Can an escalator really break? If it stops working, it will just turn into stairs. Albeit, stairs that are not to code, but they are stairs. I also wonder where each step goes when it gets to the top or bottom? It just sort of gets really flat and then disappears.
What does that have to do with Revit? Nothing. So follow along and learn how to make a parametric escalator that will take you from here all the way up to the 13th floor and beyond!
The key to making this all work is the create the pieces of the escalator (railings, steps, & the base) as separate families, and nest them all together. This will minimize amount of time and guesswork, and also reduce the file size of the family. I also make the geometry of the family extremely simple, so we can keep the bloat down, and speed up our modeling time. But it has just enough information to give you a good sense of the space requirements for the escalator.
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So you’re doing your thing, throwing in some reference planes, and they show up in all sorts of views. And then one day, all of a sudden, some reference planes are not showing up in your elevations. What gives?
Why don’t you reference this video below, and see if we can’t get those reference planes back for you! Be sure to like and subscribe!
The bimEverday youtube channel now has a new home! Be sure to subscribe to my new channel for all of the same great videos, plus tons more! See you soon! And thanks for watching!
Are you yearning for sloped floors? Do you dream of the days when you can just pop in slopes like there’s no tomorrow? Well, you’re in luck! Follow along with this tutorial to learn how to add in nifty floor slopes at will without having to modify all of those nasty sub-elements.
And since we are being frank, I don’t always remember my dreams, but when I do, they are about Revit floors.
Watch along with the video below to get your slope on. As always, please be sure to like or subscribe to my channel if you found it helpful.
Are you tired of having your dimensions snap to all sorts of invisible lines in your family? Are you sick of clicking on things you shouldn’t have ever clicked on? Well, I’m not either. And between you and me, you can never have enough invisible lines to click on when placing dimensions. I digress. Regardless of how you feel about clicking on stuff that has no place in your life, follow along with this video to learn how to get rid of those annoying reference lines.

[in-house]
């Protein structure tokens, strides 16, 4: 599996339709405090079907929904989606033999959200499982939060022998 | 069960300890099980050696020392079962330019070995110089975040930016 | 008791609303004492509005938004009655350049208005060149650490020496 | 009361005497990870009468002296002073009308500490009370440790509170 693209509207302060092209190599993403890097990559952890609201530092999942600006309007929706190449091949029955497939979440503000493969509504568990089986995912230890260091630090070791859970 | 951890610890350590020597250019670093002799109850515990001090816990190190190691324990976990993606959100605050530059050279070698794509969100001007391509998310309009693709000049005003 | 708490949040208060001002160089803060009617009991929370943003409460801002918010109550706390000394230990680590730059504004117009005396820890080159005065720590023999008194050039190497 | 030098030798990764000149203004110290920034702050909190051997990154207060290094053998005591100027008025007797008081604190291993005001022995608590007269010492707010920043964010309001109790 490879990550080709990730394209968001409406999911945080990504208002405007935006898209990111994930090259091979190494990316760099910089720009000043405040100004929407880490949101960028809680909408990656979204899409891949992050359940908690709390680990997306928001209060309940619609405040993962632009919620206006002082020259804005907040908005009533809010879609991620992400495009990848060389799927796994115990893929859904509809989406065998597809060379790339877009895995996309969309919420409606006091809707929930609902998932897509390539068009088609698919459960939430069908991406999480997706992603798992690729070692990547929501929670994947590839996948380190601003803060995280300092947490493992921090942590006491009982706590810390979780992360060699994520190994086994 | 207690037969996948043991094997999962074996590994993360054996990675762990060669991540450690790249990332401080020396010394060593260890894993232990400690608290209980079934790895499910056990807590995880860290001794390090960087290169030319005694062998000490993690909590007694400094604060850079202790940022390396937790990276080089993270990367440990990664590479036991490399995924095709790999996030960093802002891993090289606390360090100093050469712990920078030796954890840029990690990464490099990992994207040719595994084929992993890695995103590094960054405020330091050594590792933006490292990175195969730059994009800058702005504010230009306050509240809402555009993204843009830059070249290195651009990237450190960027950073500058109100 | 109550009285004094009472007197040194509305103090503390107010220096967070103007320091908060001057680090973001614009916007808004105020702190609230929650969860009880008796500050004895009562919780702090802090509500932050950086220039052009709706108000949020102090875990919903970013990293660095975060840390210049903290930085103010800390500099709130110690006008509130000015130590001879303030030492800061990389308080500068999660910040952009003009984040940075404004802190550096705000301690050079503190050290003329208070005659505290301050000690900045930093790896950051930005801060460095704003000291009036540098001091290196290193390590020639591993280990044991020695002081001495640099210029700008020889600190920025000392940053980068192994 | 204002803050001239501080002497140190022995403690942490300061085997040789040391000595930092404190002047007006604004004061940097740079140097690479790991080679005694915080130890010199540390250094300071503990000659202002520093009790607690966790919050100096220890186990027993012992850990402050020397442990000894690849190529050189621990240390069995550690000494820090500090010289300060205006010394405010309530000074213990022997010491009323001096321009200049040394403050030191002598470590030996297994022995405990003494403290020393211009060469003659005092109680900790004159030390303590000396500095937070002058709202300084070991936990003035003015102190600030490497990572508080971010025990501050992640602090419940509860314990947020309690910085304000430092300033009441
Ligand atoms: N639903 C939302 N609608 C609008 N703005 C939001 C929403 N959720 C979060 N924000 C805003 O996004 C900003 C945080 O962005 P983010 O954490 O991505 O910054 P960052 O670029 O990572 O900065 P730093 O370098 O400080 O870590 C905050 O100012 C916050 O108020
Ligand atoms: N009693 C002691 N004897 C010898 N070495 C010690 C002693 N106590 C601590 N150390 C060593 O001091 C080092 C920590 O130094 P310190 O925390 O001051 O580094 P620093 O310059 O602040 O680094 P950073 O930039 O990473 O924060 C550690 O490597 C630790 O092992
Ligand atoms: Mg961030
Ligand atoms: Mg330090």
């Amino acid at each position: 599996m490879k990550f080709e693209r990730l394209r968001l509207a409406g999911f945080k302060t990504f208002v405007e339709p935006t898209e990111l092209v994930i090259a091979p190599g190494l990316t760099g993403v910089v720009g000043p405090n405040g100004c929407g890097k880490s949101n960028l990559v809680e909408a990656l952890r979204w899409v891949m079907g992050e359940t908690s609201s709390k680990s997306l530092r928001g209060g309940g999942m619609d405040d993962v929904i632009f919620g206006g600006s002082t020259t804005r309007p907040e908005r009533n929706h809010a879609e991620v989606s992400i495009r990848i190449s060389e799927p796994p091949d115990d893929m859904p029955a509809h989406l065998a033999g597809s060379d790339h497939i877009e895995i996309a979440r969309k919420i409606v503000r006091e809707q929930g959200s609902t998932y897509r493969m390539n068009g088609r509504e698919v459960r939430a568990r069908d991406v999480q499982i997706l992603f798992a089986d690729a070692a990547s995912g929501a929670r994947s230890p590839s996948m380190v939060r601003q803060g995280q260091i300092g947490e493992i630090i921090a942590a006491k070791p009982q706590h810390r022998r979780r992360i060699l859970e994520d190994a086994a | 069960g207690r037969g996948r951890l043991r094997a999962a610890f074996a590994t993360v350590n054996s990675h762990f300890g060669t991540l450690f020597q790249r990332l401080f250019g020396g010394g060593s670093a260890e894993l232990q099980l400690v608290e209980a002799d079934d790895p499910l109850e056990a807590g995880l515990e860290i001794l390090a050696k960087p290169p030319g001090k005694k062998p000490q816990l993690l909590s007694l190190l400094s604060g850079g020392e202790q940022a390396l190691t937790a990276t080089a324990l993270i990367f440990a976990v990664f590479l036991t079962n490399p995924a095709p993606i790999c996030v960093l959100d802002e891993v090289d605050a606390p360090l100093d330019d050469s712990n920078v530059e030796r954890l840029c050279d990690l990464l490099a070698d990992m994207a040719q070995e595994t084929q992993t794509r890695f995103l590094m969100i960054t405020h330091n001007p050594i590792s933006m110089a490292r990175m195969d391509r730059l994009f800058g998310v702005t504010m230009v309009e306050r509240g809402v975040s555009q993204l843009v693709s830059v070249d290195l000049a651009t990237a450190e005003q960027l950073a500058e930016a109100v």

Are you in the mood for making the most parametric window ever? Well that’s pretty sad. But fortunately enough for you, I just created a tutorial on how to make the most parametric operable window ever! Follow along with the video below, and soon you’ll be creating parametric windows like they’re going out of style. Well, actually, on second thought, you won’t be… this window is parametric silly head! You’ll just have to make one! Just change-up the values as you need.
Disclaimer: there may actually be a more parametric window around town. I have not gone through every video ever.
We can all agree that Revit really shines when it comes to using parameters. So why don’t we utilize any parameters when we are creating 2D details? Sure, lines and filled regions work great, but where is the BIMness in that? I have created a short video showing you how to create a filled region that uses the line-based family. This will allow you to create filled regions, of any length or thickness, without having to edit a sketch every time.
We all need to lock down our columns. Unfortunately, there is no built in column hold symbol. Today, we will learn how to create a simple parametric column hold symbol and lock it down. The procedure, is quite simple really, create a triangular detail item, and load it into the column family. Copy it 4 times and rotate it so that the two sides that are perpendicular are aligned to the edges of the column. Then create a different visibility instance parameter for each triangle; this will allow you to select which symbol you want to be visible for each column, without having to create a new family for each situation. Follow along with the video below for the complete tutorial.
Creating window families in Revit can be a daunting task. We often just use the standard window families that come with Revit to save time or we are just not sure how to create them. We draw our own windows in CAD, so why would we not do it in Revit? I want to break down the barrier of creating custom content for your projects and save you time in the long run. This is your company and livelihood, don’t just boil it down to, “yeah that fixed window family looks good enough.” Sure this will be time consuming at first, but once your library of parametric windows is complete, your speed and efficiency will be greatly increased. The custom parameters allow us to repeatedly use the same geometry, but change the sizes to suit our current needs.
Over the next few weeks, I will be creating a series of parametric window family tutorials, each tutorial in the series being more complicated than the last. This way, I hope that everyone can build upon the skills that they learned in the previous video. The first video will teach you how to create a simple rectangular window that you can change the width and height independently.
It has been said that Revit’s temporary dimensions are the 8th wonder of the world. How true that is, we may never know, but what we do know is that there are times when the temporary dimensions just will not show up. It has happened to all of us. We’ll place a door expecting those sweet blue lines of magic to show up, but they never appear. Worse yet, there are times where we will have a component selected, the temporary dimensions appear before our eyes, but the values just will not change! Follow along if you want to get your temporary dimension groove back and restore the 8th wonder of the world to its rightful owner.